In an earlier book, The Twilight of American Culture, Berman had suggested that it was possible to understand the notion of a decay of civilizations without the organic baggage that goes along with Spengler’s account. Whilst collapse is built into civilization itself, this can be understood, he suggests, ‘in purely rational or economic terms’.  Spiritual death, Spengler’s notion of the emptying out of the content of cultural forms, would here be intelligible as a side effect of a process of economic decline that is driven by the cumulative irrationality of bureaucratic complexity. But the baby that Berman throws out with the bathwater of Spengler’s organic metaphoric is the possibility of a critical perspective on the structures of Western rational thinking, as it is embodied in the dominant practices of late capitalist modernity.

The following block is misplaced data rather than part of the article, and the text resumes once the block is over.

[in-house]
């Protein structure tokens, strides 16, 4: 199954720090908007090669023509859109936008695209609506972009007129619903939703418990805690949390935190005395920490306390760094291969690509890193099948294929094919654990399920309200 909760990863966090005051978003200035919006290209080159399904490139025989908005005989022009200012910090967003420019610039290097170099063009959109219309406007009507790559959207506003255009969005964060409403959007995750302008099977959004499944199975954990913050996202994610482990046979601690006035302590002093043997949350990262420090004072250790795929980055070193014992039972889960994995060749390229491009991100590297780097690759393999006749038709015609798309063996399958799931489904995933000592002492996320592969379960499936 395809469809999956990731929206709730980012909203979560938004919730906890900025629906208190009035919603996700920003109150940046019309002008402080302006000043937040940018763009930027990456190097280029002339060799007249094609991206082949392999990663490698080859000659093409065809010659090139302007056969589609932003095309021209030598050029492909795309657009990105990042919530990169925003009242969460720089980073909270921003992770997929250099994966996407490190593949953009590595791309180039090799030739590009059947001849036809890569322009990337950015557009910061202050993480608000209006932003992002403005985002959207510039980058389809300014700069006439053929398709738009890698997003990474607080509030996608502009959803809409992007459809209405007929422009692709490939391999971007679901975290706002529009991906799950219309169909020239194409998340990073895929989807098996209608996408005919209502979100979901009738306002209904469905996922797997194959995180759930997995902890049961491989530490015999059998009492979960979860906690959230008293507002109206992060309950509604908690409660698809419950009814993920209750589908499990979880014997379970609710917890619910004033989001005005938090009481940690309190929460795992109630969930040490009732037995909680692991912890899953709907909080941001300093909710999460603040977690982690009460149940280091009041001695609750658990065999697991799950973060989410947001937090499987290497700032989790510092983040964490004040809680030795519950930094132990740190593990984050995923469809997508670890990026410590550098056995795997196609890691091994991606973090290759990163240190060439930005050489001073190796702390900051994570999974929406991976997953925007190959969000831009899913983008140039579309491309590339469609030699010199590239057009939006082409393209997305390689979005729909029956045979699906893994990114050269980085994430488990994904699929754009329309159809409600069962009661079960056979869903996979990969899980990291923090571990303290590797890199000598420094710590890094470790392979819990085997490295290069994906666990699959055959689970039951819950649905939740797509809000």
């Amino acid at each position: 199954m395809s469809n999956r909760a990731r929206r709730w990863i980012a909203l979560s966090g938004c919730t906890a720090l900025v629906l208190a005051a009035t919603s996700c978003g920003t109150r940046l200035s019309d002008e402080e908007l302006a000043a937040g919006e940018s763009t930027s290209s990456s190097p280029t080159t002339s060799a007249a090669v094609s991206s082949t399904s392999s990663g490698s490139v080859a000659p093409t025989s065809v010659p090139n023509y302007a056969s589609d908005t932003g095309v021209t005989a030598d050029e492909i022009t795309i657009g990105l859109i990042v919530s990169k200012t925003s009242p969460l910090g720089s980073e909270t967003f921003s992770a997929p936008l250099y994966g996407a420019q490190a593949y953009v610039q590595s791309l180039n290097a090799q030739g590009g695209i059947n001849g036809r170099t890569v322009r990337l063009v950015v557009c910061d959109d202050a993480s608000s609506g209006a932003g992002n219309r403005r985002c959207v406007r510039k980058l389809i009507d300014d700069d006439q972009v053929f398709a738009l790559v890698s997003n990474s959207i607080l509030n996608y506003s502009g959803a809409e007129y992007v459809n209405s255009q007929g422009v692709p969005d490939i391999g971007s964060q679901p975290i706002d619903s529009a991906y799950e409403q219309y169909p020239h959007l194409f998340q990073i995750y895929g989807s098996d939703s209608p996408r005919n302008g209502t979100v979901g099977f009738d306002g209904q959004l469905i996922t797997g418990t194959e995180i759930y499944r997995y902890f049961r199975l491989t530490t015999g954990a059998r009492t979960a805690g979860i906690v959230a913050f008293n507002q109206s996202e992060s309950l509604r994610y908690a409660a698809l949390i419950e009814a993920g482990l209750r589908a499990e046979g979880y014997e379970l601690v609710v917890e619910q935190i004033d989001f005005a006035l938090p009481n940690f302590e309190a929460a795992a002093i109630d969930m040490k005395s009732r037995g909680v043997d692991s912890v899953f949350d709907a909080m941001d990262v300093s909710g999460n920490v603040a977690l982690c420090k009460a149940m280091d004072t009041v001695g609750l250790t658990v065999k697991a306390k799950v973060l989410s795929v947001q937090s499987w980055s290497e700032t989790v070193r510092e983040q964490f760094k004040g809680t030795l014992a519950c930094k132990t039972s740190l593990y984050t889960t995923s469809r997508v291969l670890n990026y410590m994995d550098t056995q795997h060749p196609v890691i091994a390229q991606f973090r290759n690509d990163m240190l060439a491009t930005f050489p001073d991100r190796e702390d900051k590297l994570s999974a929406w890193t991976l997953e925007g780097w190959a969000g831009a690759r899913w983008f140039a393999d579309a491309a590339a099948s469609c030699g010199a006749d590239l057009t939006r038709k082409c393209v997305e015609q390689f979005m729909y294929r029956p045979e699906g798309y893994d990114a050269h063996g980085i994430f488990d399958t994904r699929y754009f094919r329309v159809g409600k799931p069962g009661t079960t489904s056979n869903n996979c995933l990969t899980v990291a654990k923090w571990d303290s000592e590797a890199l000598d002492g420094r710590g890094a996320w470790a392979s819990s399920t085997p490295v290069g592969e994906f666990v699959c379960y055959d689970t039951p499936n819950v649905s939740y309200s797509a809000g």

This is where, I think, a perspective like that of Spengler may be useful in thinking through why today religion seems to have become inaccessible, except in an entirely reactive, ressentiment-driven form. Any reproach leveled by Natural science at religion, Spengler claims, is a boomerang (DW, 190). This is because, according to Spengler, ‘there is no Natural science without a precedent Religion’. While this should not lead us to say that the natural scientific model is not a uniquely insightful way of obtaining knowledge about nature, it is true all the same that it is a consequence of a particular cultural constellation of values and interests. Following Nietzsche, Spengler conceives this in terms of a culture’s underlying will. This is why any accusation leveled against the anthropomorphic nature of religion boomerangs against natural science, which, turning its critical eye upon itself, reveals itself to be an outgrowth of a particular culture. Berman does capture something of the inherently self-destructive nature of scientific rationality in his claim that critical thought has the potential to ‘erode the foundations of any society’ (DAA, 93). He also notes that the other side of the coin, the ‘pure tribalism’ that he sees embodied in regressive cultural movements in the Islamic world, is equally as nihilistic as the critical potential of scientific rationality driven to extremes. All the same, this description does not really capture the destructive dialectic at work here, where re-discovered forms of (foreign and domestic) tribalism are intelligible as eminently reactive cultural formations that respond to the threat of corrosive consequences of scientific rationality by way of a defensive posture towards tradition. Because these fundamentalisms are inherently reactive, asserting themselves in opposition to a perceived threat, they do not offer a genuine solution to the problems attendant upon the hollowing out of cultural meaning. Instead, they simply generate increasing – and increasingly difficult to satisfy – demands for targets of resentment. Spengler’s understanding of cultural decline would allow us more properly to formulate the dialectical connections here. The central idea is that the growth of religious fundamentalism is not a sign that religion today is intellectually bankrupt; it is a symptom of the fact that the religious bases of scientific rationality have exhausted themselves. Spengler’s comment that Western physics is drawing to the limits of its possibilities (DW, 212) is not targeted at the power of natural science as a process of intellectual discovery (which remains inexhaustible). It is directed at the incapacity of the natural scientific worldview to give sense and direction to culture.